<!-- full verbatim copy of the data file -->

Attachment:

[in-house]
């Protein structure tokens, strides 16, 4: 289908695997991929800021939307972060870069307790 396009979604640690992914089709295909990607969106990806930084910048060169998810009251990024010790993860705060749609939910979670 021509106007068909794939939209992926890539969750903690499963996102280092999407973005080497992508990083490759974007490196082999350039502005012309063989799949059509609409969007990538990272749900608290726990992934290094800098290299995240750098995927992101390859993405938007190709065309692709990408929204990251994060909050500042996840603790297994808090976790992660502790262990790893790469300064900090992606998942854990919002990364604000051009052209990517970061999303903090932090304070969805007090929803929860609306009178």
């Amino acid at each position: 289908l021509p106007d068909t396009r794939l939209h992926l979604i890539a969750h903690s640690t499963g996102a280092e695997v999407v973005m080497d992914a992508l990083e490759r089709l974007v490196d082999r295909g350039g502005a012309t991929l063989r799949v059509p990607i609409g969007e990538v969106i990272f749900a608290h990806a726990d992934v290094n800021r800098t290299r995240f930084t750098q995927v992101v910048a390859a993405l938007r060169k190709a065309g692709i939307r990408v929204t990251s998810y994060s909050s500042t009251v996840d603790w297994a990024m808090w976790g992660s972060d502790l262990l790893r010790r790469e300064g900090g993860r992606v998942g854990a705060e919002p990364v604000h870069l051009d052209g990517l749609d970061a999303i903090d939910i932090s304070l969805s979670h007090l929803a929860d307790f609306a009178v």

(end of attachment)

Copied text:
[in-house]
């Protein structure tokens, strides 16, 4: 289908695997991929800021939307972060870069307790 396009979604640690992914089709295909990607969106990806930084910048060169998810009251990024010790993860705060749609939910979670 021509106007068909794939939209992926890539969750903690499963996102280092999407973005080497992508990083490759974007490196082999350039502005012309063989799949059509609409969007990538990272749900608290726990992934290094800098290299995240750098995927992101390859993405938007190709065309692709990408929204990251994060909050500042996840603790297994808090976790992660502790262990790893790469300064900090992606998942854990919002990364604000051009052209990517970061999303903090932090304070969805007090929803929860609306009178």
């Amino acid at each position: 289908l021509p106007d068909t396009r794939l939209h992926l979604i890539a969750h903690s640690t499963g996102a280092e695997v999407v973005m080497d992914a992508l990083e490759r089709l974007v490196d082999r295909g350039g502005a012309t991929l063989r799949v059509p990607i609409g969007e990538v969106i990272f749900a608290h990806a726990d992934v290094n800021r800098t290299r995240f930084t750098q995927v992101v910048a390859a993405l938007r060169k190709a065309g692709i939307r990408v929204t990251s998810y994060s909050s500042t009251v996840d603790w297994a990024m808090w976790g992660s972060d502790l262990l790893r010790r790469e300064g900090g993860r992606v998942g854990a705060e919002p990364v604000h870069l051009d052209g990517l749609d970061a999303i903090d939910i932090s304070l969805s979670h007090l929803a929860d307790f609306a009178v």